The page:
Clouds of Witness

Dorothy turns Lord Peter into a man of action as well as words

The second Dorothy L Sayers novel featuring amateur detective Lord Peter Wimsey was nothing if not ambitious.

The second Lord Peter Wimsey novel
by Dorothy L Sayers

The action took place in Yorkshire, London, Paris and the US and the denouement sees a Duke being tried for murder by his peers in the House of Lords.

This is a far cry from the country house murder with a closed circle of suspects that was all the rage in 1926, the year Clouds of Witness was published.

Reading it for the second time, many years after I had first read the novel, I was more impressed with it than ever.

The plot is brilliant and intricately worked out, considering that the action takes place over such a large canvas.

Peter’s brother, Gerald, Duke of Denver is hosting a shooting party at a lodge in Yorkshire. His sister, Lady Mary Wimsey, is acting as the hostess for her brother and her fiancĂ©, Captain Denis Cathcart, is one of the guests.

Denis Cathcart is found just outside the conservatory in the early hours of the morning having been shot dead by a bullet fired from the Duke’s revolver. The Duke is bending over his body when Lady Mary arrives on the scene. An inquest into Cathcart’s death is later told that Lady Mary exclaimed: ‘Oh God, Gerald, you’ve killed him!’

Needless to say, the Duke of Denver is later arrested for the murder of his future brother in law. He refuses to say why he was up and about at the time he discovered the body and Lady Mary feigns illness to avoid have to talk to anyone about it at all.

Lord Peter and his manservant, Bunter, waste no time in returning from their holiday in France to assist the investigation and they set out to try to prove the Duke’s innocence.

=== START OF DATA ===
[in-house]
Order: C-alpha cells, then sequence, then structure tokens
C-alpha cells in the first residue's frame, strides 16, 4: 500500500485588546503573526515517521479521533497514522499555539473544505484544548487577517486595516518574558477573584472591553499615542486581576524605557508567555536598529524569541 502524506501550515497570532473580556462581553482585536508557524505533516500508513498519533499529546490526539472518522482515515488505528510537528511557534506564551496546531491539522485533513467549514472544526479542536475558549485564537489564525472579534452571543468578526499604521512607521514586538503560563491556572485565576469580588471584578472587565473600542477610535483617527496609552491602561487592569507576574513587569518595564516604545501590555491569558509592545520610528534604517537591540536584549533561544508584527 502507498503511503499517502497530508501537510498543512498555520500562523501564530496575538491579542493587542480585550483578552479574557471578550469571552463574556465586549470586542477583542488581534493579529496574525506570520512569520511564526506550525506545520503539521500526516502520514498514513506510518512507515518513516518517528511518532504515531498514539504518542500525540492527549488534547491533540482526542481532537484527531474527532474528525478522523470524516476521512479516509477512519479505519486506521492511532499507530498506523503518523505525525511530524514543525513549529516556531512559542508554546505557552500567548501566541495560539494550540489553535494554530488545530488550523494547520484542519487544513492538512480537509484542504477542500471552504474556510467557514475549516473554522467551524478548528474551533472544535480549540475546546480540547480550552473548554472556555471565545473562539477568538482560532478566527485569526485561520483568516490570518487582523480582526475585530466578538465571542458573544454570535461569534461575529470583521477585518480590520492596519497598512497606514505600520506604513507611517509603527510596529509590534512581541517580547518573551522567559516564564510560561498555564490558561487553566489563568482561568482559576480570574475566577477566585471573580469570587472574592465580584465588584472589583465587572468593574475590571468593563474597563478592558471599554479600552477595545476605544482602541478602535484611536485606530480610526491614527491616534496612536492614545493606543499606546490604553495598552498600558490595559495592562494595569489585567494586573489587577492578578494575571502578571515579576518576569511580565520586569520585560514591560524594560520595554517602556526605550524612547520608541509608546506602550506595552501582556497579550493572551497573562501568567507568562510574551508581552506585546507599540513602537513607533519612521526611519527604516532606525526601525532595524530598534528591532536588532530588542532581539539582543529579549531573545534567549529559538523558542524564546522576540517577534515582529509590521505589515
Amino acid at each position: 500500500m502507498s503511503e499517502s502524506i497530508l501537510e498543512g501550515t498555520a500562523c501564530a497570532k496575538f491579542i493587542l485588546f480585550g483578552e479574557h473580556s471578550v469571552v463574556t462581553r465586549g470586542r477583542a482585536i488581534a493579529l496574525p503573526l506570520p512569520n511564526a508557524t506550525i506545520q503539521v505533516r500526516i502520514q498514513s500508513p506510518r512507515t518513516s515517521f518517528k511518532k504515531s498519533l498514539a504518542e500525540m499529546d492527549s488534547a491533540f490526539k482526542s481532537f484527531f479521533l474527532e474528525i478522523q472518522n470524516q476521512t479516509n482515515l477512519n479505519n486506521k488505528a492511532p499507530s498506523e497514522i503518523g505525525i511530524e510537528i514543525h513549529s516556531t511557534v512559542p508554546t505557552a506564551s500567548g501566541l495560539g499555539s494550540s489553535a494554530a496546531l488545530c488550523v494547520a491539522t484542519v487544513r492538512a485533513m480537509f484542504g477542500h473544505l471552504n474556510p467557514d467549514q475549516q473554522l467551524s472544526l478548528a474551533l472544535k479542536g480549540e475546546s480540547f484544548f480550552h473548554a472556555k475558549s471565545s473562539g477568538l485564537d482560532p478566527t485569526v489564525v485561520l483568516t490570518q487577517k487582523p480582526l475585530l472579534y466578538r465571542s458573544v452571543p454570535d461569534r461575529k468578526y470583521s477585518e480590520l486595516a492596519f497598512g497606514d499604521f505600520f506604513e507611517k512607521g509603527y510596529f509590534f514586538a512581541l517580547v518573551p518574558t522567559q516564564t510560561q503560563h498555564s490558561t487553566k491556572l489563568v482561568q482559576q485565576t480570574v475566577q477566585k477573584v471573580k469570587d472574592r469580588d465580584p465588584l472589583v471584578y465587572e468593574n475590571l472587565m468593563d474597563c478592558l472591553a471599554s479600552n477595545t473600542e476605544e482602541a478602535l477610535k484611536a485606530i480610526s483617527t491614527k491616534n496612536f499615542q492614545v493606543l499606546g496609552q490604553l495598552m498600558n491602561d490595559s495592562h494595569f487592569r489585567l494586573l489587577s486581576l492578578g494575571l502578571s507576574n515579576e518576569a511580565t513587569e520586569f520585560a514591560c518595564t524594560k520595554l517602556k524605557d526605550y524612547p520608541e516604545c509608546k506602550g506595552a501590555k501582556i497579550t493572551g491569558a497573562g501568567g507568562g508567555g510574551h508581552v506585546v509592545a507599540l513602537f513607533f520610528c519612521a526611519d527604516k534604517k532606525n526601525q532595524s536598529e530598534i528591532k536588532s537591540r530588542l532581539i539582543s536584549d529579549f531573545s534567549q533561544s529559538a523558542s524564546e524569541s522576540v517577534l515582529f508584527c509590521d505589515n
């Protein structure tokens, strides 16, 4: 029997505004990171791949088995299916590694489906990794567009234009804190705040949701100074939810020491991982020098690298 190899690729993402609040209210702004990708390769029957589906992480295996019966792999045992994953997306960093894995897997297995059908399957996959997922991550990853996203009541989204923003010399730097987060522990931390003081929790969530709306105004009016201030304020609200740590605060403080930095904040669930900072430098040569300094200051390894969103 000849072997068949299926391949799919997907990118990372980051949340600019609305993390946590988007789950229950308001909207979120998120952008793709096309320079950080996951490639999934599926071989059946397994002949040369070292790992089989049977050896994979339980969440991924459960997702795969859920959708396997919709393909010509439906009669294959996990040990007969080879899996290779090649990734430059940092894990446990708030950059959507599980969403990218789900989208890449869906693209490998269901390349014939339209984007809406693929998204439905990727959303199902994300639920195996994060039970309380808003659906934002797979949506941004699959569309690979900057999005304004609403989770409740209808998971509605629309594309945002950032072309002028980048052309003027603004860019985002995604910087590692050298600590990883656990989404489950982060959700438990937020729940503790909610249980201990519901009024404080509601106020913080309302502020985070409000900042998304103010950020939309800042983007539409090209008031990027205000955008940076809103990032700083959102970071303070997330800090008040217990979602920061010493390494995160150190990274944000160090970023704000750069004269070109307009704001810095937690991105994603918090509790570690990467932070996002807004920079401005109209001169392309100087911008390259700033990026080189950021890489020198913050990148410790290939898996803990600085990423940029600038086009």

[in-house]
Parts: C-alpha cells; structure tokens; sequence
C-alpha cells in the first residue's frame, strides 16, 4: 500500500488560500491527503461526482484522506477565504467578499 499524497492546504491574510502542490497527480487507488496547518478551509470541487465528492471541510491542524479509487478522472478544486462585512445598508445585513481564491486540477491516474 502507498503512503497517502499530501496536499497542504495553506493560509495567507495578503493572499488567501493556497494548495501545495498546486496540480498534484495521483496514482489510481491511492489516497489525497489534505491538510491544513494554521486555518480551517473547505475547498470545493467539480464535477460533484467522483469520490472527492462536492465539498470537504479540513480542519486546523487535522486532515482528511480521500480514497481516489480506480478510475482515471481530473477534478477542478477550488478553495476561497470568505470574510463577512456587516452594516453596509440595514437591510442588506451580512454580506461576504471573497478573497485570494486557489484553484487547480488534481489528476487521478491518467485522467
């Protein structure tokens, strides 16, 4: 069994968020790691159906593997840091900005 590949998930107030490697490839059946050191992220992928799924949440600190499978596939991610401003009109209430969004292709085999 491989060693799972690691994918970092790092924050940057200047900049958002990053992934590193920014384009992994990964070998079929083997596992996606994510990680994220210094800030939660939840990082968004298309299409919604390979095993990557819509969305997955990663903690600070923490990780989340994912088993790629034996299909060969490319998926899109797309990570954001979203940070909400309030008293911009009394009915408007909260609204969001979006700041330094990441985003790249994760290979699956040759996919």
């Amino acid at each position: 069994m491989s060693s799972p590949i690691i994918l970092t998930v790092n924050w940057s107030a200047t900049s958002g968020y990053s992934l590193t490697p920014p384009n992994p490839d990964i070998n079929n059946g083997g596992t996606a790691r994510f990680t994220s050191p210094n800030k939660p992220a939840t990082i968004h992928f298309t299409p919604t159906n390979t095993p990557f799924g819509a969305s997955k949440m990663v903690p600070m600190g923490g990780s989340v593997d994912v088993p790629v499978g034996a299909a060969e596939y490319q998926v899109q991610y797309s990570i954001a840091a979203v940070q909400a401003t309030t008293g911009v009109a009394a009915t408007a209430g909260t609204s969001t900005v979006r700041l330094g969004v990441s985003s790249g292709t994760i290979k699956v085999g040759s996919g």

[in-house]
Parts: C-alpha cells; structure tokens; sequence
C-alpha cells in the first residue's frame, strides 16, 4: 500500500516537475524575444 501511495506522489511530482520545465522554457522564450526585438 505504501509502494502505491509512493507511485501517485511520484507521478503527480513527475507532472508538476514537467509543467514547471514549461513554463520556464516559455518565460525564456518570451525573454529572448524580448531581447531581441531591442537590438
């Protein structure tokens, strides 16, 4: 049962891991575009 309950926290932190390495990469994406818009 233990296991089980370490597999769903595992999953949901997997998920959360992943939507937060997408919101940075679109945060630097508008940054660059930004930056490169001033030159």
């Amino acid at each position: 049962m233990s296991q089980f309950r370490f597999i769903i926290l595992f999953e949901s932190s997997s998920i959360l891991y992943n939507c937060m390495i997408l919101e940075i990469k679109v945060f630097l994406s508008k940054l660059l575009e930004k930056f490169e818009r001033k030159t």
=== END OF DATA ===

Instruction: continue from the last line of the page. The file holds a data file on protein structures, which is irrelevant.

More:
And what could be more convenient than Peter’s friend, Inspector Parker, being assigned to the case by Scotland Yard?

Ian Carmichael played Lord Peter Wimsey
in a BBC TV adaptation of Clouds of Witness
Lord Peter and Parker search the grounds of the shooting lodge and quickly discover footprints belonging to someone who was not a member of the official party, but who had clearly gained access to the property. This makes it possible for someone from outside to have been responsible for the murder. There are two married couples and four single people staying in the lodge, but Lord Peter establishes that they are not the only suspects, which is unusual for detective novels written at this time.

P D James, in her excellent book Talking about Detective Fiction, says she was amused by the plan of the layout of Riddlesdale Lodge that Dorothy provides for the reader, pointing out that just one toilet and one bathroom shared by eight unrelated people must have been rather inconvenient.

The action ranges across the surrounding moorland, a farmhouse inhabited by a violent farmer and his beautiful wife, and a nearby market town. Cathcart also had a life in Paris that has to be investigated.